I became interested in the needs of advanced readers because I noticed the reading development in my own children. My oldest son began to read at an early age and became a book worm after first grade. My daughter and second son also developed a love of reading at an early age. At home, we had letter puzzles and magnetic letters as well as many books. When the kids were young, I spent a lot of time reading aloud to them and still do.
Who Are Advanced Readers
Advanced readers present a unique challenge for their teachers and parents. While researchers use various definitions for advanced or gifted readers, they generally agree on the characteristics of advanced readers. According to Wood (2008) advanced readers,
“read easily and voraciously, with amazing speed and incredible comprehension. They are also passionate about what they read. For them reading is not the mere process of translating symbols into meaning but an intense need to explore, investigate, fantasize, and make connections with concepts and ideas…Paradoxically, educators may consider reading instruction for gifted readers as somehow unnecessary” (p.18).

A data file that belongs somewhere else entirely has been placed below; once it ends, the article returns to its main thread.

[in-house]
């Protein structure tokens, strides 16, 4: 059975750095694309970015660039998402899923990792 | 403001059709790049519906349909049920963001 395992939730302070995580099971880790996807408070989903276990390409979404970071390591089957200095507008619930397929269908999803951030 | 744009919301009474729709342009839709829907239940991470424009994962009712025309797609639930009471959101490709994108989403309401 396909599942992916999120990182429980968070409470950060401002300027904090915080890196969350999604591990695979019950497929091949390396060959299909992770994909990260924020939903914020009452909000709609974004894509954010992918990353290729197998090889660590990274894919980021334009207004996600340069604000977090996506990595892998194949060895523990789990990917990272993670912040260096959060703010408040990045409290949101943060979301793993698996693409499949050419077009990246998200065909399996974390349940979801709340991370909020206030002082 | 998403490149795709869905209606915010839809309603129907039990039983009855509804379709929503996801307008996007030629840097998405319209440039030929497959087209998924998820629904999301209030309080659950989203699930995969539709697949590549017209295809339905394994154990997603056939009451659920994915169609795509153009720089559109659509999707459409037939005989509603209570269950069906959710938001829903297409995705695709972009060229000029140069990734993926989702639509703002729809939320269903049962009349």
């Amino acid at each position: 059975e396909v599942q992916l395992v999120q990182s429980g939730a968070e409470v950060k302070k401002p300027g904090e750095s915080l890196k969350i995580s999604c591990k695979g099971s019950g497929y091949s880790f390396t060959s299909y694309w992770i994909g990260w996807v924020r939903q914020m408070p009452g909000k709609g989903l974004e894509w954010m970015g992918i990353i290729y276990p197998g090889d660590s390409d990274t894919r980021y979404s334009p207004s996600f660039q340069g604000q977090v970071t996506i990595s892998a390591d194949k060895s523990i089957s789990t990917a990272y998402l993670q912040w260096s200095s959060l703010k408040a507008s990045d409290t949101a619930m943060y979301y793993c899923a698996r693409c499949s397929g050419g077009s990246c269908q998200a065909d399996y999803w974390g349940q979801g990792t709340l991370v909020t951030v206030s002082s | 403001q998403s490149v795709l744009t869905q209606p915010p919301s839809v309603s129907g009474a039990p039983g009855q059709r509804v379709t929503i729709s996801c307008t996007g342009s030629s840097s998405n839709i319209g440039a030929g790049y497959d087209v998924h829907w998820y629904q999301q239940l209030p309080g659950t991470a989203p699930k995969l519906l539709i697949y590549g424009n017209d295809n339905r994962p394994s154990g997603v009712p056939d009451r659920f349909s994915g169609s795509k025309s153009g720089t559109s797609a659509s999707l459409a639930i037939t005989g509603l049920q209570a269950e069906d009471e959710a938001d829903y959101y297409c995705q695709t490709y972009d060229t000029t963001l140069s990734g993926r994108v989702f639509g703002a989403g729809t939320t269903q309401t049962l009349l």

I am defining advanced readers as those students who read and comprehend text two or more years beyond their age/grade peers or who have the potential for high reading performance (Reis et al., 2004). In the classroom advanced readers are often waiting for reading instruction that is challenging because they do not benefit from conventional reading instruction found at their grade level. When considering instruction for advanced readers, Brighton et al. (2015) found students “require less drill, have longer attention spans, retain larger quantities of information and use more effective reading strategies than average readers” (p.260). As both a parent and a teacher, I wondered what kinds of instruction are appropriate for advanced readers? What do they need in order to make reading progress? How do help them stay motivated about reading? I reviewed literature that addresses the needs of advanced readers so that I could provide appropriate enrichment activities at home.